Trinh Foundation Australia works to assist the Vietnamese people to establish Speech Therapy as a profession in their country. We collaborate with our Vietnamese partners to create ...
You can volunteer for Trinh Foundation in a number of ways – and you don’t have to leave the country, if you don’t want to. We are always looking for volunteers, to travel to Vietnam ...
TFA works in partnership with a number of educational and clinical institutions throughout Vietnam to deliver on our mission of bringing speech therapy to Vietnam ...
I was really pleased and excited to be asked to go to Vietnam to teach student speech and language therapists about lifelong disability and AAC. I had planned the teaching, booked my leave and even arranged to travel afterwards with my family. Then along came COVID-19 and all plans had to change!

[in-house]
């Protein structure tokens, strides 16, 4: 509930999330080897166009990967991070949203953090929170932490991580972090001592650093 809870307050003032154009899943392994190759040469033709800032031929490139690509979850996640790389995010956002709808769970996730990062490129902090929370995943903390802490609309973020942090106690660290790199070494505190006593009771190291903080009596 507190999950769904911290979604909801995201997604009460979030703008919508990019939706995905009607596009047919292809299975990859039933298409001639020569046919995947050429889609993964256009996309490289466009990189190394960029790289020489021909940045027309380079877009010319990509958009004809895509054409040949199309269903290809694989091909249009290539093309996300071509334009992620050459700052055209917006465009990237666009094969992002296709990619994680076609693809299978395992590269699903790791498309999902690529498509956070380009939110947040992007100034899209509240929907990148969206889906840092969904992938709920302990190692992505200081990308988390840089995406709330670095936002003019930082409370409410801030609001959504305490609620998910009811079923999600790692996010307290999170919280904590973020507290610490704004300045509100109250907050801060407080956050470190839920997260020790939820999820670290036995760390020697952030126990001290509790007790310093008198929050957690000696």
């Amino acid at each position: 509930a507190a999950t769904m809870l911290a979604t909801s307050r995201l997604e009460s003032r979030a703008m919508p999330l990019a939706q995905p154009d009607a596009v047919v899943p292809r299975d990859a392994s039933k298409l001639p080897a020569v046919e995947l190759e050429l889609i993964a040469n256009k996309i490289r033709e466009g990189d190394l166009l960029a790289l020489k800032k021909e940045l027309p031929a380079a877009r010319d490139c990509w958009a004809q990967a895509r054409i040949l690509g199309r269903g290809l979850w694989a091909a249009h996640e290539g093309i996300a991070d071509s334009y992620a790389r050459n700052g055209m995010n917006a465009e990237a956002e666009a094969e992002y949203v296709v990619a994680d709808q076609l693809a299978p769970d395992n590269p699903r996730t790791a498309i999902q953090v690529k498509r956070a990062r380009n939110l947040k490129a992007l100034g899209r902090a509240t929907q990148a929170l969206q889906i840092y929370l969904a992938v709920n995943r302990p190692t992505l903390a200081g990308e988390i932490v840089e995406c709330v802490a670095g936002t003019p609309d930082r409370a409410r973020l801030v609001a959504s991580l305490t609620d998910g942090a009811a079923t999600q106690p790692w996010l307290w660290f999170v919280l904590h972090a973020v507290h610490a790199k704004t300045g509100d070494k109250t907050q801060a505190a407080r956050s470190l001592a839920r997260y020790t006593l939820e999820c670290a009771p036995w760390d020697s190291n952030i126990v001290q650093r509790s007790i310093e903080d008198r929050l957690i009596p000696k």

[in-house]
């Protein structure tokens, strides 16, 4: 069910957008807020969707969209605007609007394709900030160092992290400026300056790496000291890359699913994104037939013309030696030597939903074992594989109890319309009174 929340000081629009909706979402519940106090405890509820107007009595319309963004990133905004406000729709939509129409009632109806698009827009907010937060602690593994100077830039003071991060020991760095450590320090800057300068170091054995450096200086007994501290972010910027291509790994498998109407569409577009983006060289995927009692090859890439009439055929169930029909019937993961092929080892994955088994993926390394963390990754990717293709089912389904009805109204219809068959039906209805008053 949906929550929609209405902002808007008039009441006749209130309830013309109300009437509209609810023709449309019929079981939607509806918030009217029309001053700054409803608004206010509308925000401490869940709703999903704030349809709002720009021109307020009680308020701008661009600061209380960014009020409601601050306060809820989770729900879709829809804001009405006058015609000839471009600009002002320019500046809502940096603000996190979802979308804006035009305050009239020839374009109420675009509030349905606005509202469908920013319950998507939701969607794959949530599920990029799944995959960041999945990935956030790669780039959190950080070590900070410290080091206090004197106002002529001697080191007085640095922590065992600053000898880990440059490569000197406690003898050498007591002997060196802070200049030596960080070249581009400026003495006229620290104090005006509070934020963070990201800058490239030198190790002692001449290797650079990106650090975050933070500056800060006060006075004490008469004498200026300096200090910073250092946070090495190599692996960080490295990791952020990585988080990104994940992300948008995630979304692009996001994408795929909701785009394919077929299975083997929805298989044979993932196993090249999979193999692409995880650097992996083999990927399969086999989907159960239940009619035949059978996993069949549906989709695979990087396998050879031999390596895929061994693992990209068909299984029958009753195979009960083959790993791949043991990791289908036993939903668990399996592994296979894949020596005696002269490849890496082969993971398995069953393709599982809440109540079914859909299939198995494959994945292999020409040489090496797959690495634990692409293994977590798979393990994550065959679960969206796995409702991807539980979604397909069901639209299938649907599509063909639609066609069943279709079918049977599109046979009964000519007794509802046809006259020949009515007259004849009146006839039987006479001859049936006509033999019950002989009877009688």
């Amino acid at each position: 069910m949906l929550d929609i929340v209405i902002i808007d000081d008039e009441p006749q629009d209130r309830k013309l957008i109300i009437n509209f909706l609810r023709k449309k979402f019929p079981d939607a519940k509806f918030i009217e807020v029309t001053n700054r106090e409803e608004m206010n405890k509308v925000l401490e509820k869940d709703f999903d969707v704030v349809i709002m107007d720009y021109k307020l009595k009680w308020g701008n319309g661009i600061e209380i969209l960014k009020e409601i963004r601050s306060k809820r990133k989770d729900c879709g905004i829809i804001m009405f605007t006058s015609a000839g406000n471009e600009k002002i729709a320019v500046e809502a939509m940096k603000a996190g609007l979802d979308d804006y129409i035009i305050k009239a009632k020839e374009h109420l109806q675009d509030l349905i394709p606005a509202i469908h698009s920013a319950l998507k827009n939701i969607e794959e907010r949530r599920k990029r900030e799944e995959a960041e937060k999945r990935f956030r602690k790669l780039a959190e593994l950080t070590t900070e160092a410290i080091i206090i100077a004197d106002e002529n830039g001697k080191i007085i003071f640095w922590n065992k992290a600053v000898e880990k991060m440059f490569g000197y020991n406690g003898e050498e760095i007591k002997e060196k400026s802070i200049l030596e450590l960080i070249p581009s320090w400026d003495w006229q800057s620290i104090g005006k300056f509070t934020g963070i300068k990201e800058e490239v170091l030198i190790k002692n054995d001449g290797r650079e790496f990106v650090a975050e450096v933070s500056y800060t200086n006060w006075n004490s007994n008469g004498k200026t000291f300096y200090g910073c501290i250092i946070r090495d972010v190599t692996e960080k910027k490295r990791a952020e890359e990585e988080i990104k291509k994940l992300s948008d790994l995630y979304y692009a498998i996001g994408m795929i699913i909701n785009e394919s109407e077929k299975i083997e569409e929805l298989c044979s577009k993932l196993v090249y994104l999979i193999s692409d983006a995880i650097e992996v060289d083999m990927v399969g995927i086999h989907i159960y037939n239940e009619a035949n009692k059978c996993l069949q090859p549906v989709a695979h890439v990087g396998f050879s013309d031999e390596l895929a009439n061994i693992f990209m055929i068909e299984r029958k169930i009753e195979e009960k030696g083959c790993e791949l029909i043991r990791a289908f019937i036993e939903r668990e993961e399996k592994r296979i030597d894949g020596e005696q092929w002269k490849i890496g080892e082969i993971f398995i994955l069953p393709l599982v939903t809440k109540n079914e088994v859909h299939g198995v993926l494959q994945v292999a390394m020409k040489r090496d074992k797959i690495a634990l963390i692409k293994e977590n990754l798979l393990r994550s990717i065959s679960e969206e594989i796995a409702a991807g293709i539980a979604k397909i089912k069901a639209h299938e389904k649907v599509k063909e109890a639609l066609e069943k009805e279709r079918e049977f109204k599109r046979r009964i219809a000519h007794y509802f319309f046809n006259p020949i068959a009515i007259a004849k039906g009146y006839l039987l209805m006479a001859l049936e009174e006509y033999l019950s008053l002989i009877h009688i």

I worked with Lindy McAllister on a plan to transfer my teaching content to an online format. In some ways, this was easy for me because I am good at tech and have taught for the past 7 or 8 years into an entirely online masters degree. I decided to divide the teaching into three components. The first component involved providing self-directed learning (SDL) material for the students to work through in the 2 weeks prior to the first live zoom session. The second component was online zoom meetings with me to go through the content and start to apply the theory to practice. The third component was a case based approach so that we worked together on one case per day.